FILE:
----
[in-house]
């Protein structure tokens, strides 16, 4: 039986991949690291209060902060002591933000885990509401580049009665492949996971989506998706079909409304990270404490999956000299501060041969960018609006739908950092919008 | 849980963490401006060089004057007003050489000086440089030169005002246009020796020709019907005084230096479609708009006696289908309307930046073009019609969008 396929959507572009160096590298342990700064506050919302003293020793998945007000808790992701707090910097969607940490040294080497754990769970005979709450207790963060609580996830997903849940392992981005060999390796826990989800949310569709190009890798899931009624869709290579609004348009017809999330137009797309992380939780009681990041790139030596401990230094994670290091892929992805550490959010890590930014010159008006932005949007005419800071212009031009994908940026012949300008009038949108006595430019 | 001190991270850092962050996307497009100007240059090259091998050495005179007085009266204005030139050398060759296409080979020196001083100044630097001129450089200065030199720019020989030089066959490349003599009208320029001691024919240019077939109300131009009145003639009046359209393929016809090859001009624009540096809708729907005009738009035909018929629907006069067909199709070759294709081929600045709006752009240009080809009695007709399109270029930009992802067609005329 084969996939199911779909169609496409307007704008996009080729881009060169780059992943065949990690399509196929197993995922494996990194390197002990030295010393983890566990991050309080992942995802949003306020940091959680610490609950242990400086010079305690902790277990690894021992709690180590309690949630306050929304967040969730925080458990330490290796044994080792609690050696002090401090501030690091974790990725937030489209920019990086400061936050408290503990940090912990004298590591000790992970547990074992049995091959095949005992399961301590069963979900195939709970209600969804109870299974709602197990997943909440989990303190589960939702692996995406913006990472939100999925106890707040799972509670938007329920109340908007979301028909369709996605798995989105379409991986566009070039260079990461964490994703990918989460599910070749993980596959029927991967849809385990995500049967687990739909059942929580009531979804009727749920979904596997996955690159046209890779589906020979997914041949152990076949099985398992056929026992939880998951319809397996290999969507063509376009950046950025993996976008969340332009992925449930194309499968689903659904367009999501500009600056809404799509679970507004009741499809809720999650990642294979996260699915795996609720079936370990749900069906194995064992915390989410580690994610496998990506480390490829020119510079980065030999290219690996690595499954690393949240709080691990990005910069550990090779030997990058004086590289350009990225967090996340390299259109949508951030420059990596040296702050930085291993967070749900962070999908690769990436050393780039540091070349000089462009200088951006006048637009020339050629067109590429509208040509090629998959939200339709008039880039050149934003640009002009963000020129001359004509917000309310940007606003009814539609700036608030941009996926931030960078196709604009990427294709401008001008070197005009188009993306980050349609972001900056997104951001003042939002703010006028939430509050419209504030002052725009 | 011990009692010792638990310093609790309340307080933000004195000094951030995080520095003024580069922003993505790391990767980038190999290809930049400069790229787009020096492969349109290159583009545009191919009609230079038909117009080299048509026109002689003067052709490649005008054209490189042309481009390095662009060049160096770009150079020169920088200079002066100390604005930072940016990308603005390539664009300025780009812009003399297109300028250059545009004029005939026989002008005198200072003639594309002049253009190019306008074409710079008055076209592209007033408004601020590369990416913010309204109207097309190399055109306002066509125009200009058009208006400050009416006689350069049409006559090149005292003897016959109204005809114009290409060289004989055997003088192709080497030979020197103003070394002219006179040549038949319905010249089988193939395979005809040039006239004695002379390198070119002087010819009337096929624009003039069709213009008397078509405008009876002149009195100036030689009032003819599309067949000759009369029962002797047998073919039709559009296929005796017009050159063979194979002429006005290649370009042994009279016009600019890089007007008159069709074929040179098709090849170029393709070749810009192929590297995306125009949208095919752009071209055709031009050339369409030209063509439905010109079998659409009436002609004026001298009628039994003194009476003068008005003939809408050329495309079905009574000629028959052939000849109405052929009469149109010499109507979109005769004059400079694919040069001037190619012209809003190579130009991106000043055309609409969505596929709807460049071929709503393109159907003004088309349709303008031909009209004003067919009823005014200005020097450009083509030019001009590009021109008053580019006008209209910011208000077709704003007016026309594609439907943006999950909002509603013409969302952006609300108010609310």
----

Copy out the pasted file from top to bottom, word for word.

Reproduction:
[in-house]
């Protein structure tokens, strides 16, 4: 039986991949690291209060902060002591933000885990509401580049009665492949996971989506998706079909409304990270404490999956000299501060041969960018609006739908950092919008 | 849980963490401006060089004057007003050489000086440089030169005002246009020796020709019907005084230096479609708009006696289908309307930046073009019609969008 396929959507572009160096590298342990700064506050919302003293020793998945007000808790992701707090910097969607940490040294080497754990769970005979709450207790963060609580996830997903849940392992981005060999390796826990989800949310569709190009890798899931009624869709290579609004348009017809999330137009797309992380939780009681990041790139030596401990230094994670290091892929992805550490959010890590930014010159008006932005949007005419800071212009031009994908940026012949300008009038949108006595430019 | 001190991270850092962050996307497009100007240059090259091998050495005179007085009266204005030139050398060759296409080979020196001083100044630097001129450089200065030199720019020989030089066959490349003599009208320029001691024919240019077939109300131009009145003639009046359209393929016809090859001009624009540096809708729907005009738009035909018929629907006069067909199709070759294709081929600045709006752009240009080809009695007709399109270029930009992802067609005329 084969996939199911779909169609496409307007704008996009080729881009060169780059992943065949990690399509196929197993995922494996990194390197002990030295010393983890566990991050309080992942995802949003306020940091959680610490609950242990400086010079305690902790277990690894021992709690180590309690949630306050929304967040969730925080458990330490290796044994080792609690050696002090401090501030690091974790990725937030489209920019990086400061936050408290503990940090912990004298590591000790992970547990074992049995091959095949005992399961301590069963979900195939709970209600969804109870299974709602197990997943909440989990303190589960939702692996995406913006990472939100999925106890707040799972509670938007329920109340908007979301028909369709996605798995989105379409991986566009070039260079990461964490994703990918989460599910070749993980596959029927991967849809385990995500049967687990739909059942929580009531979804009727749920979904596997996955690159046209890779589906020979997914041949152990076949099985398992056929026992939880998951319809397996290999969507063509376009950046950025993996976008969340332009992925449930194309499968689903659904367009999501500009600056809404799509679970507004009741499809809720999650990642294979996260699915795996609720079936370990749900069906194995064992915390989410580690994610496998990506480390490829020119510079980065030999290219690996690595499954690393949240709080691990990005910069550990090779030997990058004086590289350009990225967090996340390299259109949508951030420059990596040296702050930085291993967070749900962070999908690769990436050393780039540091070349000089462009200088951006006048637009020339050629067109590429509208040509090629998959939200339709008039880039050149934003640009002009963000020129001359004509917000309310940007606003009814539609700036608030941009996926931030960078196709604009990427294709401008001008070197005009188009993306980050349609972001900056997104951001003042939002703010006028939430509050419209504030002052725009 | 011990009692010792638990310093609790309340307080933000004195000094951030995080520095003024580069922003993505790391990767980038190999290809930049400069790229787009020096492969349109290159583009545009191919009609230079038909117009080299048509026109002689003067052709490649005008054209490189042309481009390095662009060049160096770009150079020169920088200079002066100390604005930072940016990308603005390539664009300025780009812009003399297109300028250059545009004029005939026989002008005198200072003639594309002049253009190019306008074409710079008055076209592209007033408004601020590369990416913010309204109207097309190399055109306002066509125009200009058009208006400050009416006689350069049409006559090149005292003897016959109204005809114009290409060289004989055997003088192709080497030979020197103003070394002219006179040549038949319905010249089988193939395979005809040039006239004695002379390198070119002087010819009337096929624009003039069709213009008397078509405008009876002149009195100036030689009032003819599309067949000759009369029962002797047998073919039709559009296929005796017009050159063979194979002429006005290649370009042994009279016009600019890089007007008159069709074929040179098709090849170029393709070749810009192929590297995306125009949208095919752009071209055709031009050339369409030209063509439905010109079998659409009436002609004026001298009628039994003194009476003068008005003939809408050329495309079905009574000629028959052939000849109405052929009469149109010499109507979109005769004059400079694919040069001037190619012209809003190579130009991106000043055309609409969505596929709807460049071929709503393109159907003004088309349709303008031909009209004003067919009823005014200005020097450009083509030019001009590009021109008053580019006008209209910011208000077709704003007016026309594609439907943006999950909002509603013409969302952006609300108010609310």